The Hon. James William Johnston, whose name figures so conspicuously in the history of Nova Scotia, as a statesman, lawyer, and judge, was the son of Dr. Johnston, of Edinburgh University, a loyalist immigrant who settled in Jamaica. There, at Kingston, in 1792 (29th August), Mr. Johnston was born. He was sent to Scotland to be educated, and, after his return, the family removed to Nova Scotia. Admitted to the bar in 1815, he began the practice of his profession at Kentville. He subsequently entered into partnership with the Hon. Mr. Robie. Mr. Johnston’s rise was rapid, and he soon attained a first place at the Nova Scotia bar—a position he retained until his elevation to the Bench. His oratory was fervid and effective, and he peculiarly excelled at cross-examination. On one occasion, "his bursts of impassioned eloquence seemed to sweep as with the force of a tornado, bearing down all before them."[The Canadian Biographical Dictionary: Quebec and the Maritime Provinces, p. 532.] In 1833 he was made Solicitor-General, but the office was not political, and it was not until 1838 that at the urgent desire of Sir Colin Campbell he accepted a seat in the Legislative Council, and began his public career. Into the political arena Mr. Johnston carried the same ability and earnestness which had distinguished him at the bar. He was a Conservative, one might almost say, by heredity, and regarded with suspicion proposed changes in the constitutional system of the Province. In 1843, on his appointment to the Attorney-Generalship, Mr. Johnston resigned his seat in the Council, and was elected M.P.P. for Annapolis, which he represented without a break until his elevation to the Bench. In him Lord Falkland found an able and ready champion with tongue and pen; and in the conduct of his defence he exhibited consummate tact. But the spirit of the times was too strong for even his distinguished ability, and after the elections of 1847 he found himse1f compelled to resign. In 1850 Mr. Johnston took the singular step of proposing that as the constitution of the Province had been radically changed by Downing street the Lieutenant-Governor ought, in future, to be paid by the Imperial authorities. Of course the motion was defeated, and by a vote of twenty-six to fourteen. In 1856 the Liberal Government fell from power, chiefly owing to its attitude towards the Catholics, and. Mr. Johnston once more formed a Government, with Dr. Tupper, Messrs. McKinnon, Stayley Brown and the two Campbells. In 1857, in company with the present Lieutenant-Governor Archibald, [The Archibalds ought by rights to have been Scots, and no doubt were so originally, but they appear to have tarried during several generations in the North of Ireland. Hence it would seem to be stretching a point to claim them.] he proceeded to England in order to secure the abolition of the monopoly in mines. In 1860 the Liberals were again in power, but in 1863 Mr. Johnston for the last time formed a Government, from which in the same year he retired, on being appointed Judge of the Supreme Court. On the bench, although advanced in years, he displayed the same clear and vigorous intellect that had achieved so much and it remained unimpaired to the last. Judge Johnston was in England when Lieutenant-Governor Howe died in 1873, but the Dominion Government at once offered him the high position. Although eighty-one years of age, twelve years Mr. Howe’s senior, he at first accepted the office, but found that it would be impossible to leave England. He died at Cheltenham on the 21st of November in the same year. Mr. Johnston was the first in the Maritime Provinces to suggest a confederation of the Provinces. In 1854 he moved a resolution in its favour, and was thus the earliest to bring the subject before any Legislature. [Mr. (now Sir) A. T. Galt took a similar course in 1858.] The hon. gentleman was, like Mr. Mackenzie, of Ontario, a Baptist, and a strenuous advocate of a prohibitory liquor law. His whole career, political bias apart, was an eminently useful and honourable one. It may be added that his grandfather, who originally settled at Savannah, Georgia, believed himself entitled to the dormant title of Marquis of Annandale—a name he gave to his estate in the South. As a loyalist, he left the country, and after a short sojourn in Britain finally settled in Jamaica, as already stated. The Hon. Mr. Johnston’s son, bearing the same name, is now Judge of the County Court of the City and District of Halifax.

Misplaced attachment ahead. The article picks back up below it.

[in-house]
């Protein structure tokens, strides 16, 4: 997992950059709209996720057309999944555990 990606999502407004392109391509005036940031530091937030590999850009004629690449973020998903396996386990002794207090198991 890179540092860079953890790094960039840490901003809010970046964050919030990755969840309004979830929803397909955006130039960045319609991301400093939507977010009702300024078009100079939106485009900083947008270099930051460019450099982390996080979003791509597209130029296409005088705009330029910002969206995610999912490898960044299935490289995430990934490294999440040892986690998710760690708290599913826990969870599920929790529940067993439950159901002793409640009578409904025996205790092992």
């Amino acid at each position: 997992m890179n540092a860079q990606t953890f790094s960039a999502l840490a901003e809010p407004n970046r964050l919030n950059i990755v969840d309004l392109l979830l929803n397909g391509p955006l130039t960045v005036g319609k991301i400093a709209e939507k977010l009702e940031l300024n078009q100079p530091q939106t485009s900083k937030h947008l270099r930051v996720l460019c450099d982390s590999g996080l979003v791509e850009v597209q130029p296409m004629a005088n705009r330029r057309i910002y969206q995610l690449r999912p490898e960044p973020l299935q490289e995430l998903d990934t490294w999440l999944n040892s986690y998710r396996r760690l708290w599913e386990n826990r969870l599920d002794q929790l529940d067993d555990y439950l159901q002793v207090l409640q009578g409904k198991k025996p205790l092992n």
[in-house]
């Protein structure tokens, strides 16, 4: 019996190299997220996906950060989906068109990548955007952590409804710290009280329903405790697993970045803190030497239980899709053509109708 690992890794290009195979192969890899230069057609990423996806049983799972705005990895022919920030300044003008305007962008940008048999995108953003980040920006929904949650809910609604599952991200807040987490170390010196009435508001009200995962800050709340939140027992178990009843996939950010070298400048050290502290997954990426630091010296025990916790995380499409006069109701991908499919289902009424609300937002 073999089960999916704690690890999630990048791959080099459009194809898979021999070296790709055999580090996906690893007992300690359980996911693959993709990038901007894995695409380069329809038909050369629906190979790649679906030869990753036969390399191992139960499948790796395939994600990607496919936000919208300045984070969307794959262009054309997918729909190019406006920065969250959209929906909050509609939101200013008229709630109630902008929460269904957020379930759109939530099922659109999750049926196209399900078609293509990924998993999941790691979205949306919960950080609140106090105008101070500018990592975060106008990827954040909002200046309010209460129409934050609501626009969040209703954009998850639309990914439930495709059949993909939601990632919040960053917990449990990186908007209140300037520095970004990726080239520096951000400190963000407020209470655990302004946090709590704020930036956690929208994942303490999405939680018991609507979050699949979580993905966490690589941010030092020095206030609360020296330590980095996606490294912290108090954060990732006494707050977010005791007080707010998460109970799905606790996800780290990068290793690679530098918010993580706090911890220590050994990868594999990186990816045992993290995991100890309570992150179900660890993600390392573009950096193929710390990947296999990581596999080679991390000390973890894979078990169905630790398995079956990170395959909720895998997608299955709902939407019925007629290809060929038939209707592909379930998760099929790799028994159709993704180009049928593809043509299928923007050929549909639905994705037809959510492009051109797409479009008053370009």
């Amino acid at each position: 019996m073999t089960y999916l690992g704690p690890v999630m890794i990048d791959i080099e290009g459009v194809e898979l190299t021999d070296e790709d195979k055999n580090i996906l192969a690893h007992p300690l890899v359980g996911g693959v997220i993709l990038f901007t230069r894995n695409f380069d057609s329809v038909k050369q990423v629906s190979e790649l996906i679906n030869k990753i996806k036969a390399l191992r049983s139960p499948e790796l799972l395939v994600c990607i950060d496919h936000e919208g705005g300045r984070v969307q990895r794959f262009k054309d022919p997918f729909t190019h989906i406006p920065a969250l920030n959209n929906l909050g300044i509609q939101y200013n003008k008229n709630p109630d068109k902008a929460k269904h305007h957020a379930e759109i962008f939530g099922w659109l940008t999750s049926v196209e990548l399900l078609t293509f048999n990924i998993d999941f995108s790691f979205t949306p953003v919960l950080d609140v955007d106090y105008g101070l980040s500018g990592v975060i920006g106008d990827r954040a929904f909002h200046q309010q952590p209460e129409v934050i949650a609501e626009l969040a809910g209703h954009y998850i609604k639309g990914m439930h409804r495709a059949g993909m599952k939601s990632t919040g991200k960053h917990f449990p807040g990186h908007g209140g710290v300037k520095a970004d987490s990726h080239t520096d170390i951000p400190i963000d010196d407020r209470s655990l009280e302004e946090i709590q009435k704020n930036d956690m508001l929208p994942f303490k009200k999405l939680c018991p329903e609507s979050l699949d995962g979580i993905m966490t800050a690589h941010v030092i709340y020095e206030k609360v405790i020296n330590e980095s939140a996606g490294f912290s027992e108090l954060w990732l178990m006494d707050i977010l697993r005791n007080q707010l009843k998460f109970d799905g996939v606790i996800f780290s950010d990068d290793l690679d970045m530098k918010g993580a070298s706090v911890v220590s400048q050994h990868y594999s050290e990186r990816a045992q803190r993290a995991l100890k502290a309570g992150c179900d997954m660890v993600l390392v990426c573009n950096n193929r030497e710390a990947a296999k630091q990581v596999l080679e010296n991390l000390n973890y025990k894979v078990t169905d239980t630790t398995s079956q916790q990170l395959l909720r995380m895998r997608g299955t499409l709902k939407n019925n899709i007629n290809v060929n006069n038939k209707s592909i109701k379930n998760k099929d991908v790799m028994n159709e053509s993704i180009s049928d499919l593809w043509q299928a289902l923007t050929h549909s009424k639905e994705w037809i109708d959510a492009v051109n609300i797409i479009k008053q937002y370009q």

The Hon. John McKinnon, already mentioned, is descended from the McKinnons of the Western Isles. His father emigrated to this Province (county of Sydney), from Inverness-shire. The family is Highland Catholic, and a younger brother of the same gentleman was Catholic Bishop of Arichat up to the time of his death in 1878. He, himself, has always been a farmer—one of the sturdy, old Scottish stock. He was born in November, 1808, at Dorchester, Antigonish, N.S., for which county he sits in the Assembly. He was a member of the Conservative Administration of 1857 and 1860. Again in July, 1867, he was appointed a member of the first Local Government, but the ill-fated Cabinet perished in the anti-confederate storm of that autumn. He, Mr. McKinnon, however, only suffered the loss of office, as he had been a member of the Legislative Council since 1857. In spite of the lack of educational opportunities he was a well-instructed man, and not thought disqualified for a place on the Board of Education, with Messrs. Tupper, Johnston, Henry and Ritchie as colleagues. As a magistrate also for forty years, and an agricultural commissioner, Mr. McKinnon has performed most valuable services.